This morning dd16 and I left the house together (with Yirmiyahu) early so we could catch the 6 am bus to Jerusalem.
The cause for our trip together was an interview for a seminary (located in Europe) that she is considering for the coming year. I didn’t come along for lack of things to do at home, but because I was told that I also needed to be there. I was wondering if they wanted to check me out to see what kind of mother the girl had? But I was wrong, and the entire interview was so interesting that I have to share with you about it.
The interview began with dd being asked what she had heard about the school. She was then asked if she had heard that they don’t like taking Israeli girls, and why she thinks that is? The interviewer then said that although dd isn’t the typical Israeli applicant, they have to classify her somewhere so they’re considering her Israeli, and as such it was important for her to understand the concerns regarding accepting Israeli girls. You’ll understand that when I heard all of the below that I wasn’t happy that they were considering her an Israeli applicant, particularly as the typical concerns are very much not an issue for her, because it framed her in a certain way before we even began.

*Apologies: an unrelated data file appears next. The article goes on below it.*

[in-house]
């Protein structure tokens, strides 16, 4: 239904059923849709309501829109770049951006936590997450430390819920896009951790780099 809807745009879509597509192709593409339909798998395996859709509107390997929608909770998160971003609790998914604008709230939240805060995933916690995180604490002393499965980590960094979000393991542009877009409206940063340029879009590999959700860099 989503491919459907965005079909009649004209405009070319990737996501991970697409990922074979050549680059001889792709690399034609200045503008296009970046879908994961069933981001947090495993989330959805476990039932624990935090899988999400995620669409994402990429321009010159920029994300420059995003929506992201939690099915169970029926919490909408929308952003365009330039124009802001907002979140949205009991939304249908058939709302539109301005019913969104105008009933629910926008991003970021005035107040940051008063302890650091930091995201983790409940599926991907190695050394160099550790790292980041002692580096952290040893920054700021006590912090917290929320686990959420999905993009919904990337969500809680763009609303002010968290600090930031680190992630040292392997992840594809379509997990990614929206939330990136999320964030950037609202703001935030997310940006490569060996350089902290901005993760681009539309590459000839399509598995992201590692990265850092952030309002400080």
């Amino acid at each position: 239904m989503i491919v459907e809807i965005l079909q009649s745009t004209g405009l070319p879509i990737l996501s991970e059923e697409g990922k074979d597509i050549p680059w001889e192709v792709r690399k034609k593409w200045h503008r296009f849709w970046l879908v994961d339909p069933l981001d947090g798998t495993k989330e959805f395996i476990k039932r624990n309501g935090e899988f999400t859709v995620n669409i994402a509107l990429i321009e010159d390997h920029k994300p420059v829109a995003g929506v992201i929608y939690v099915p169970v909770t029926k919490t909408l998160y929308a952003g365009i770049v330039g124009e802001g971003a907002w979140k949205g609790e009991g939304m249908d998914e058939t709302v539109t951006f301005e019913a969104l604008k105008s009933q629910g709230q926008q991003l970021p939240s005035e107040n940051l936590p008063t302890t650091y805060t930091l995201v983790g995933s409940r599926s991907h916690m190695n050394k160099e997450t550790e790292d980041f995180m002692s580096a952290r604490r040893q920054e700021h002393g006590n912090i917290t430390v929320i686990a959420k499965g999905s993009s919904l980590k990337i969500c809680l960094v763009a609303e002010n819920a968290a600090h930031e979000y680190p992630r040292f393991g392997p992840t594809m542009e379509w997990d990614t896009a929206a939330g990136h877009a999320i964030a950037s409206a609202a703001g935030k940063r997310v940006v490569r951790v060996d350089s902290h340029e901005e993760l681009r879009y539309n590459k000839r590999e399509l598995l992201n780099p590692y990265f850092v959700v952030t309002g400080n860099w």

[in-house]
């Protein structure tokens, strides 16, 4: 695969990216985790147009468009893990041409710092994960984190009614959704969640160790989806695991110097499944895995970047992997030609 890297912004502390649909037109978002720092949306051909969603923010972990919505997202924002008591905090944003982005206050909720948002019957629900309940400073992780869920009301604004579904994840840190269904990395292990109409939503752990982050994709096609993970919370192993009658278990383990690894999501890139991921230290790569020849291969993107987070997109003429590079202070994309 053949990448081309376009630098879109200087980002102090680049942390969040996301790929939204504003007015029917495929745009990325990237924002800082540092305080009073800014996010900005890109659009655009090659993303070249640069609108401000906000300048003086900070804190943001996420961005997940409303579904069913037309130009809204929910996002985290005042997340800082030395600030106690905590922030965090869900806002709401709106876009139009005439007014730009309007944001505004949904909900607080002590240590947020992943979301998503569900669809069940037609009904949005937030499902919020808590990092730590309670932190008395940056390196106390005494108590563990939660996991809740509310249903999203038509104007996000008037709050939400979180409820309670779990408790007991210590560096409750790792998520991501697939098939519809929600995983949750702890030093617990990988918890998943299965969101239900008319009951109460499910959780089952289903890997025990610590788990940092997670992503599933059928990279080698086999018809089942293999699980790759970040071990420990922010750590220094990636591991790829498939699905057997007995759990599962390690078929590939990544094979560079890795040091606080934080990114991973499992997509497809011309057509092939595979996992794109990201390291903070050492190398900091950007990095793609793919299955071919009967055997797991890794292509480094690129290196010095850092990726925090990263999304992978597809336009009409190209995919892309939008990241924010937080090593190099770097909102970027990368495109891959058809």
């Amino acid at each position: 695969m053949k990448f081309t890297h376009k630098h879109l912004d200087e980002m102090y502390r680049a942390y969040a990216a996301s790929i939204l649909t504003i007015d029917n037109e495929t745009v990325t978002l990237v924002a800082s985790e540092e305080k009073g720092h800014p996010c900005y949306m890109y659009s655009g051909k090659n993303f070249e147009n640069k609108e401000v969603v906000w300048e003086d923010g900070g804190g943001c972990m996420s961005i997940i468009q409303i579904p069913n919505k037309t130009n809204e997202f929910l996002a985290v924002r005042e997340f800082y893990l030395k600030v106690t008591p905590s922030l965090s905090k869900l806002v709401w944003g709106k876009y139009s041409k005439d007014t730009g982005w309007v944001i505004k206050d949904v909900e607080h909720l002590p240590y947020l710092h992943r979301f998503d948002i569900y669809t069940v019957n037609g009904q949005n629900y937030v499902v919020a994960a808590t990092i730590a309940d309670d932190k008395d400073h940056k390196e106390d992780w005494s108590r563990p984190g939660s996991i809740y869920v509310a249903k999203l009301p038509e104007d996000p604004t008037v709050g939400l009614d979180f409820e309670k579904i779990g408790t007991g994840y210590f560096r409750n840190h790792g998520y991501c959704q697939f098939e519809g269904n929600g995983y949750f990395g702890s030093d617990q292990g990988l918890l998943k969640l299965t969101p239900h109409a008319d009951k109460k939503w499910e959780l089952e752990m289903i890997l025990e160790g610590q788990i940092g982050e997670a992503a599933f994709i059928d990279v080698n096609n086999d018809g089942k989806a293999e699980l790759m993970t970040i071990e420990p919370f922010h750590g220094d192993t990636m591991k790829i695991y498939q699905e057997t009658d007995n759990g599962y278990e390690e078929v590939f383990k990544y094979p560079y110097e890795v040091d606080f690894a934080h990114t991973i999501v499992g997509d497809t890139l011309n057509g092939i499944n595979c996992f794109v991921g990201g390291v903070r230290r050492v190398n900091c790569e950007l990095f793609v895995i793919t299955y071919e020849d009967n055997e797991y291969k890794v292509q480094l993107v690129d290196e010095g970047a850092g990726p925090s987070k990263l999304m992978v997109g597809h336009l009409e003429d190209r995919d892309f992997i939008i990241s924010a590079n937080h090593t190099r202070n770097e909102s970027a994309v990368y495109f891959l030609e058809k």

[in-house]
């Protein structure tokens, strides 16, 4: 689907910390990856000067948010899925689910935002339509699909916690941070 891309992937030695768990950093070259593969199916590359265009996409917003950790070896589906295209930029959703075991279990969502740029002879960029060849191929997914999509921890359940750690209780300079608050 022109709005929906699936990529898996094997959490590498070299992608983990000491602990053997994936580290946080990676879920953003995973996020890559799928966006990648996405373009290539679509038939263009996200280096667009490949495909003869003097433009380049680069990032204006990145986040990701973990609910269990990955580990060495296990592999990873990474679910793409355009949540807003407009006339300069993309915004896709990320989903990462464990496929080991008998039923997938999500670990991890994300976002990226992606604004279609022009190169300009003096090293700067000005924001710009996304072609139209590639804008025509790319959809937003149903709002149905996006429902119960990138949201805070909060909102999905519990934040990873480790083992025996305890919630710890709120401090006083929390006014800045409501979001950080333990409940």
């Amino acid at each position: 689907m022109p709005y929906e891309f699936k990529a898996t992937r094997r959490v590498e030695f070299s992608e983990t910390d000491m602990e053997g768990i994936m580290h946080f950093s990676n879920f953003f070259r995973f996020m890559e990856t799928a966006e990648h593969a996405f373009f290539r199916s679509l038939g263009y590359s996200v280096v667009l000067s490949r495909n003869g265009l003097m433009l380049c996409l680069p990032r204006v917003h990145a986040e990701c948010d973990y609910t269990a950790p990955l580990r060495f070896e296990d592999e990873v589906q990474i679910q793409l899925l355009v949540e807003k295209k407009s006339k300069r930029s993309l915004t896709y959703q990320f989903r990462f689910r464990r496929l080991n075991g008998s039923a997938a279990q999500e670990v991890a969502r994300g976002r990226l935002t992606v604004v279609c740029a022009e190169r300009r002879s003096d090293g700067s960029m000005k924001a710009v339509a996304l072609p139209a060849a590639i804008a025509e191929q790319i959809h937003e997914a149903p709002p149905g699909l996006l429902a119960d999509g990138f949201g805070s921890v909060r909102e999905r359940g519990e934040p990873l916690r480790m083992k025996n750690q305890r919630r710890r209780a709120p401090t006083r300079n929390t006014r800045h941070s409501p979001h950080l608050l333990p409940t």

Charedi girls from Israel generally are coming from the strongest religious backgrounds of all of their applicants, with very detailed guidelines that they’ve grown up with regarding all aspects of their behavior. Schools are known for their takanons – school rules – they generally cover every aspect of their dress and activity. As she said, if any girl does anything outside of this framework, it will take two hours – she then amended and said, maybe 24 hours – until everyone knows about it and it will affect all aspects of her future negatively. So girls understand that they have to be very cautious about how they dress, speak, with whom they interact, etc.